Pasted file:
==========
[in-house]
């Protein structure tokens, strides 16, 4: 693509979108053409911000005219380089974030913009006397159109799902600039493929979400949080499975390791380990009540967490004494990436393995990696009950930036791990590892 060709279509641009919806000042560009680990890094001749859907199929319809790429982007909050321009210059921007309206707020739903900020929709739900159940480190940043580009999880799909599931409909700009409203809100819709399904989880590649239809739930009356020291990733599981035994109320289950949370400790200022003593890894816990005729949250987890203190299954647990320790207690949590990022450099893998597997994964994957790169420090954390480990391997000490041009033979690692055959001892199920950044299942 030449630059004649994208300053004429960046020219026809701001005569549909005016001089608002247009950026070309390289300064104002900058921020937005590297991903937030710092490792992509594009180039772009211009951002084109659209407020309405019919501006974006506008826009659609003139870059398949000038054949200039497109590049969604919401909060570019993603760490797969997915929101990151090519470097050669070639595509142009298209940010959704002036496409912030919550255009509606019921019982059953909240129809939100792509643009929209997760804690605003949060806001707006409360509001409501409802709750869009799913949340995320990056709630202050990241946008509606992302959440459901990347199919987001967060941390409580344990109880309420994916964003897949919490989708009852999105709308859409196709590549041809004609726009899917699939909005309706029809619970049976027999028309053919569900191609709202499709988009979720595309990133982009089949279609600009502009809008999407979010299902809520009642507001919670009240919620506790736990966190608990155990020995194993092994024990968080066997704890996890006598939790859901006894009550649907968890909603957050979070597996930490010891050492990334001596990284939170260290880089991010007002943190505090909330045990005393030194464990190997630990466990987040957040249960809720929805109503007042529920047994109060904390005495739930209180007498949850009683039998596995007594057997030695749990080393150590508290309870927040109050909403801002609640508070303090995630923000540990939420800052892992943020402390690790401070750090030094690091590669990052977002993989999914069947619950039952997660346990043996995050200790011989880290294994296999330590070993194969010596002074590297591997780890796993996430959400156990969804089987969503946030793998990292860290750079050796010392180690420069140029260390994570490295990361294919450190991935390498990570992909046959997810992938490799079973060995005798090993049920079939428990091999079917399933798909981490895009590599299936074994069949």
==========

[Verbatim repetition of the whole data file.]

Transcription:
[in-house]
């Protein structure tokens, strides 16, 4: 693509979108053409911000005219380089974030913009006397159109799902600039493929979400949080499975390791380990009540967490004494990436393995990696009950930036791990590892 060709279509641009919806000042560009680990890094001749859907199929319809790429982007909050321009210059921007309206707020739903900020929709739900159940480190940043580009999880799909599931409909700009409203809100819709399904989880590649239809739930009356020291990733599981035994109320289950949370400790200022003593890894816990005729949250987890203190299954647990320790207690949590990022450099893998597997994964994957790169420090954390480990391997000490041009033979690692055959001892199920950044299942 030449630059004649994208300053004429960046020219026809701001005569549909005016001089608002247009950026070309390289300064104002900058921020937005590297991903937030710092490792992509594009180039772009211009951002084109659209407020309405019919501006974006506008826009659609003139870059398949000038054949200039497109590049969604919401909060570019993603760490797969997915929101990151090519470097050669070639595509142009298209940010959704002036496409912030919550255009509606019921019982059953909240129809939100792509643009929209997760804690605003949060806001707006409360509001409501409802709750869009799913949340995320990056709630202050990241946008509606992302959440459901990347199919987001967060941390409580344990109880309420994916964003897949919490989708009852999105709308859409196709590549041809004609726009899917699939909005309706029809619970049976027999028309053919569900191609709202499709988009979720595309990133982009089949279609600009502009809008999407979010299902809520009642507001919670009240919620506790736990966190608990155990020995194993092994024990968080066997704890996890006598939790859901006894009550649907968890909603957050979070597996930490010891050492990334001596990284939170260290880089991010007002943190505090909330045990005393030194464990190997630990466990987040957040249960809720929805109503007042529920047994109060904390005495739930209180007498949850009683039998596995007594057997030695749990080393150590508290309870927040109050909403801002609640508070303090995630923000540990939420800052892992943020402390690790401070750090030094690091590669990052977002993989999914069947619950039952997660346990043996995050200790011989880290294994296999330590070993194969010596002074590297591997780890796993996430959400156990969804089987969503946030793998990292860290750079050796010392180690420069140029260390994570490295990361294919450190991935390498990570992909046959997810992938490799079973060995005798090993049920079939428990091999079917399933798909981490895009590599299936074994069949």